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A Language of Things

Emanuel Swedenborg and the American Environmental Imagination
Devin P. Zuber

BUY Cloth · 266 pp. · 6 × 9 · ISBN 9780813943503 · $59.50 · Jan 2020
BUY Ebook · 266 pp. · ISBN 9780813943527 · $59.50 · Jan 2020
BUY Paper · 266 pp. · 6 × 9 · ISBN 9780813943510 · $29.50 · Jan 2020

Borsch-Rast Book Prize, Graduate Theological Union (2020)

Long overlooked, the natural philosophy and theosophy of the Scandinavian scientist-turned-mystic Emanuel Swedenborg (1688–1772) made a surprising impact in America. Thomas Jefferson, while president, was so impressed with the message of a Baltimore Swedenborgian minister that he invited him to address both houses of Congress. But Swedenborgian thought also made its contribution to nineteenth-century American literature, particularly within the aesthetics of American Transcendentalism. Although various scholars have addressed how American Romanticism was affected by different currents of Continental thought and religious ideology, surprisingly no book has yet described the specific ways that American Romantics made persistent recourse to Swedenborg for their respective projects to re-enchant nature.

In A Language of Things, Devin Zuber offers a critical attempt to restore the fundamental role that religious experience could play in shaping nineteenth-century American approaches to natural space. By tracing the ways that Ralph Waldo Emerson, John Muir, and Sarah Orne Jewett, among others, variously responded to Swedenborg, Zuber illuminates the complex dynamic that came to unfold between the religious, the literary, and the ecological. A Language of Things situates this dynamic within some of the recent "new materialisms" of environmental thought, showing how these earlier authors anticipate present concerns with the other-than-human in the Anthropocene.


A Language of Things represents an important contribution to our understanding of American culture, religious history, and environmental history. It offers a searching, thoroughly researched explanation of how and why Emanuel Swedenborg and his followers helped to spark that Romantic re-enchantment of the natural world championed by nineteenth-century figures such as John Chapman and Ralph Waldo Emerson, sustained as well by later figures such as John Muir and Sarah Orne Jewett.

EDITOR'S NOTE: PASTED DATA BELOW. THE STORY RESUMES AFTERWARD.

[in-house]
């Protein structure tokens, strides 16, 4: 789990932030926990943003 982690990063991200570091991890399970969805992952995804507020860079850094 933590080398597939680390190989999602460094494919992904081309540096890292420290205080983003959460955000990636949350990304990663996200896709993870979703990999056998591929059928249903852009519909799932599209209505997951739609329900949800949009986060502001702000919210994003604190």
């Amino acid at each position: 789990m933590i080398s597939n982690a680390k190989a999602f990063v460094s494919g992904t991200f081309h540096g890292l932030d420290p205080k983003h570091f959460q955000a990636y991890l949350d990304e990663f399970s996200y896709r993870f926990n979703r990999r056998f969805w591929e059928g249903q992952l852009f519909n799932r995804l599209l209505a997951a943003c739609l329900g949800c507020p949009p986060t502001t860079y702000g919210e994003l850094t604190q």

John Gatta,, author of, Sewanee: The University of the South, author of Making Nature Sacred: Literature, Religion, and Environment in America from The Puritans to the Present

An engaging, enlightening, and much needed examination of the influence of Swedenborg's ideas on prominent environmental thinkers and writers.

Michael P. Branch, , University of Nevada, Reno, coeditor of ‘The Best Read Naturalist': Nature Writings of Ralph Waldo Emerson

Devin Zuber makes a compelling case that Swedenborg is a foundational figure not justfor legacies of American ecological thought but for its future.

American Literary History

Devin Zuber has really done something spectacular with this work. He not onlyprovided a serious and engaging account of the reception of Emanuel Swedenborg’s ideas within the early environmental movement, he also pushes toward acurrent reevaluation of Swedenborg’s thought in consideration of speculativerealism and the emerging constellation of research named new materialism.

Aries: Journal for the Study of Esotericism

About the Author(s): 

Devin P. Zuber is Associate Professor of American Studies, Religion, and Literature at the Graduate Theological Union, Berkeley.

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